Did you read the Ice Jewel interview where Yuzuru talked *bitched* about axels? Like, quad is all cool and stuff, but axel is still the sh*t. He is our lord and savior for axels XD We all know now whatever program and however many quad he has, two 3A should always be there :D
I did read the interview and if someone of you haven’t, I REALLY recommend you to go and read it because it is awesome: here and thanks to gladiolusc for the translation.
Yuzu’s intelligence and character and love for the sport shines in the whole article. His analysis and his approach are as always mindblowing. I’ve read tons of interviews in many years following figure skating, but to find something as deep and throughout as he is, it’s really not easy.
A very needed breath of fresh air after all the idiocy FS world (hi, Rafael & Co) managed to spit out lately.
Some quotes (even if you really should read the full interview, only quoting it all would make it justice).
YH When I had Jeff choreograph for me [”Let’s Go Crazy” SP], what I was most concerned about was the fact that I was doing all edge jumps in the SP. If we build the entire program upon the tracks of edge jumps, it’ll all come across as the same, identical curves no matter what. To counter that, I added the salchow entered horizontally and the axel from a counter. I think these accents add flavor to the program.
YH This program is condensed and packed with a lot of elements. If I can’t do the 4S3T with good timing, I am out of sync with the notes. If I can’t do the 4L, I won’t be able to fit with the music.
YH I was able to feel this way because of my exhibition number. Skating to Notte Stellata made me rethink the importance of skating and the extent of jumps’ effect on performance.
— Specifically, what has changed?
YH I think I really came to grasp the music—the intervals between each beat. Instead of simply pushing at the ice each time, there’s also how the free leg retreats after each push, the flow and progression of the skating leg… I became very conscious of these different aspects.
There is a strong emphasis on skating in the exhibition program, so I received a lot of training in that regard. If this had been during the off season, I might have been able to perfect it sooner and more quickly. Regardless, I practiced well each time, from which I gained confidence.
— The reason for that choreography?
YH Not getting positive GOE on the sit spin is a humiliation to me. As is written in the rule book, movements that clearly match the music is a plus. The higher the quality, the better the evaluation. Because the spin is really fast, I had to work bit by bit to fit all the moves to the music. In my mind, that’s when Prince is yelling, so I didn’t accent the beat. It felt weird initially, but once the moves all came together, it fit surprisingly well.
— It was quite refreshing.
YH It’s just that the hands always end up blending in with the legs, (to the judges and to the audience) so the moves may be hard to differentiate.
— How does it feel to hear this music [for his FP] in big spaces, such as arenas?
YH In “Asian Dream Song” by Mr Joe Hisaishi, the music doesn’t carry the melody, rather, the singing does. If you go and listen, you’ll realize the music is an accompaniment and not an assertive piece on its own. I told Brian and Shae-lynn about my thoughts, but I’m not the main character in this program. For example, I was clearly the main character in “SEIMEI” and therefore I stood out a lot. The program was made with a clear image of the music. But my intent with this program—because Mr Hisaishi’s music envelops the entire arena rather than overly emphasizes itself—in my mind, I only exist as a part of that space and I want to perform the program as such. The wind over the rink, the coolness in the air, the moisture, the splashing crystals of ice… to bring all these things into one with myself and the music. If I can put together such a performance in the end, I think that would be the best.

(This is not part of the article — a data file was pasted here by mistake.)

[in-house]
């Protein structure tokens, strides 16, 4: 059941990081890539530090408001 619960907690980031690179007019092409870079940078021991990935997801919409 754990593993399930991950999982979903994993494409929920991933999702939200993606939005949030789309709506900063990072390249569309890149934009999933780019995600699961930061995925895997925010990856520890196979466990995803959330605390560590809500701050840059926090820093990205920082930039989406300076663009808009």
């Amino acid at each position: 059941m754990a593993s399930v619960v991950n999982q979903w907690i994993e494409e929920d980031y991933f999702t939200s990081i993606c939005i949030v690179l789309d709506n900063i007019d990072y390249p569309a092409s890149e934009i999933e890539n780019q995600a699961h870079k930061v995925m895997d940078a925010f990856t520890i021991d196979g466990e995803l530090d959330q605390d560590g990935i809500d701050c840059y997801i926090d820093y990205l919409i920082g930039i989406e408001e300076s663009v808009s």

— Younger skaters are jumping quad after quad these days. Now that the quad loop has been secured, have you ever considered adding another quad?
YH Of course it’s important to jump quads, but isn’t the quality of quads just as important? That’s what I most strongly feel.
But, if you really think about it, the jump you absolutely have to put in is the axel.
— That has always been the case.
YH Even under the old system, your score won’t go up if you don’t do the axel. As for why, it’s because the axel is forwardly launched and its posture doesn’t announce “I’m about to jump!”, unlike all the other types.
— That’s the reason why you do two axels in the second half of the program?
YH You end up leaving a deep impression! That’s the case in “Notte Stellata” as well. I’ve always said things to the effect of “jumps are transitions,“ and I think the axel demonstrates this very well. Precisely because it’s forwardly launched, the axel conveys a special “sense of turn.” Toe jumps tend to put a stopper on the flow each and every single time, although I’ve always made it not look that way. Since the axel is forwardly launched, the sense of speed is similar to that of steps and turns.
— The charm of the axel persists through the ages.
YH The axel just gives off a special vibe. Returning to the previous topic, no matter the number of quads, no matter the number of types of quads, in the end, my biggest weapon remains in how consistently and beautifully I can manage to do my axels. I believe that is something I’d like to hold onto firmly, even towards my biggest goals. For example, even if I were to do the 4A, two 3A’s would still be an absolute must.
(Once again, go and read this interview fully here: http://www.goldenskate.com/forum/showthread.php?35500-Yuzuru-Hanyu&p=1661038&viewfull=1#post1661038)